Boston’s Embarassment or the Boston Globe Book Review

*Yawn* Sorry, I almost fell asleep reading this past Sunday’s Globe Book Review. I am taking a page from Mark’s book. I found this week’s section too boring to even get annoyed. It’s just so lackluster in my opinion.

Diane White reviews 3 books in her monthly ‘Pop Lit‘ column: Homesick Creek, Envy, and Rococo. Sorry, I am just not interested in any of these books and her column does nothing to change my mind. William Reno has the lead review, covering Martin Meredith’s timely The Fate of Africa: Hopes of Freedom to the Heart of Despair–A History of 50 Years of Independence. Now this is an important book. It chronicles the “causes and consequences of failure” in one book. This is one review this week that I found well-written and also made me want to read.

Bill Littlefield usually writes a column on sports related books. This week he has a full length review of She’s Got Next: A Story of Getting In, Staying Open, and Taking a Shot by Melissa King. I like his first paragraph and the review is nice, but it still didn’t drum up any excitement for me. Nor did Jessica Treadway’s review of 72 Hour Hold by Bebe Moore Campbell. Campbell’s book fills a void for the African-American community in that it breaks the silence of families living with mental illness. I’ve read many reviews of this book, which sounds interesting. This one, however, I found clunky and poorly written. Barbara Fisher’s ‘Short Takes‘ column looks at No Direction Home, Palladian Days: Finding a New Life in a Venetian Country House by Sally Gable with Carl Gable, and The Difference Between Women and Men: Stories by Bret Lott. In the 3 short paragraphs she is allowed for each book, none are made to sound like particularly appealing books. (I’m sick of books by people who’ve moved to Italy and discovered life.)

Katherine Power’s ruminations in ‘A Reading Life‘ are usually one of the highlights. Maybe it’s because I was so bored with the rest of the section that it tainted my reading, but I wasn’t that impressed with this weeks column. And Carol Wolff’s ‘Graphic Novels‘ column was uninspiring. Sure, I know I should be grateful that they even gave space (and color printing) to graphic novels, but why can’t they be reviewed like regular books? Doesn’t Ice Haven by Daniel Clowes or War’s End: Profiles From Bosnia 1995-96 by Joe Sacco deserve a full review?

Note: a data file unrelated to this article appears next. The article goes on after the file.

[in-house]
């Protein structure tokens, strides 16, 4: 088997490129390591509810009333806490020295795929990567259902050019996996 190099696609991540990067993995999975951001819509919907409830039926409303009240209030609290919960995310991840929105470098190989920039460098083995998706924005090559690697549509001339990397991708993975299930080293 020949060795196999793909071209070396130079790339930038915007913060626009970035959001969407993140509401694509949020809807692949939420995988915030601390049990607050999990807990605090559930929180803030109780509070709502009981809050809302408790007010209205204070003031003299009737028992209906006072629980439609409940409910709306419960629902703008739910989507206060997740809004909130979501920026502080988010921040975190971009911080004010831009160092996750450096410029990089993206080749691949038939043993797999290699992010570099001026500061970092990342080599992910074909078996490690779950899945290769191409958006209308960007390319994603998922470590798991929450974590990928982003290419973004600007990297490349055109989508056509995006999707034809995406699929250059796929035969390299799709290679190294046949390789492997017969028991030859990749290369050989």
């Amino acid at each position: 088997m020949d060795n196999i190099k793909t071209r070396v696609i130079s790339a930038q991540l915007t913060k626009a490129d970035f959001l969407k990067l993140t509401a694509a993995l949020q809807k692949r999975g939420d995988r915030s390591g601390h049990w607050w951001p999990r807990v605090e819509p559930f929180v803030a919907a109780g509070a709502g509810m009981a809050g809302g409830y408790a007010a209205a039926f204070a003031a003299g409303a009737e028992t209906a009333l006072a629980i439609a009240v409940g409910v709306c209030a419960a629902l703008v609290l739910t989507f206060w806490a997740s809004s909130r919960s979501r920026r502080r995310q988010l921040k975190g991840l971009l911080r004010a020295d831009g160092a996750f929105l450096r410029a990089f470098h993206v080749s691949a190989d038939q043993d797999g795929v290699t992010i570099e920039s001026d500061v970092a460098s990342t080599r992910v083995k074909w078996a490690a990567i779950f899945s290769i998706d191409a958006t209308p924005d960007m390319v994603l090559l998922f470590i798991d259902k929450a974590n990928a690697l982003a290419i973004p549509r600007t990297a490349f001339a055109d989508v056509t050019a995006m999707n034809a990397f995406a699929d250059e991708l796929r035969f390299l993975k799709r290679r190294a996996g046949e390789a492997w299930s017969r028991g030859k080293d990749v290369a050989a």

And the last page of the section? They wasted almost half a page on an ad (I know this helps pay for the review space, but c’mon!) and the Bookings/Local Bestsellers columns. The main review on the page is one of many writers wondering why John Irving deals with the same themes over and over and over again. I get it. He repeats himself (much like I do here every week). This review was so dry I had to slap myself several times to pay attention. And the last column is Naomi Rand’s ‘Self Help‘. Enough said.

I’m going to get myself in trouble here and say that I think the Boston Globe‘s Book Review section is an embarrassment to Boston. We’re supposedly famous at a literary city—many, many fine authors lived and died and continue to live here. And this is what we get for book coverage. (I shouldn’t be surprised. I just looked at the Boston.com website and the main item under News was a review of a reality show that purports to scare teens straight. Really, that’s what they consider newsworthy. Not Rove the liar liar pants on fire or the truck bomb that killed 27 today.)

One thought on “Boston’s Embarassment or the Boston Globe Book Review

  1. Sheila Slake

    I like Murakami a lot. Will have to check out Thomson’s new book. My tastes tend toward gritty realism–Ray Carver, Richard Ford. I like Coetzee a lot. In terms of undiscovered writers, check out Nathan Leslie’s work as well.

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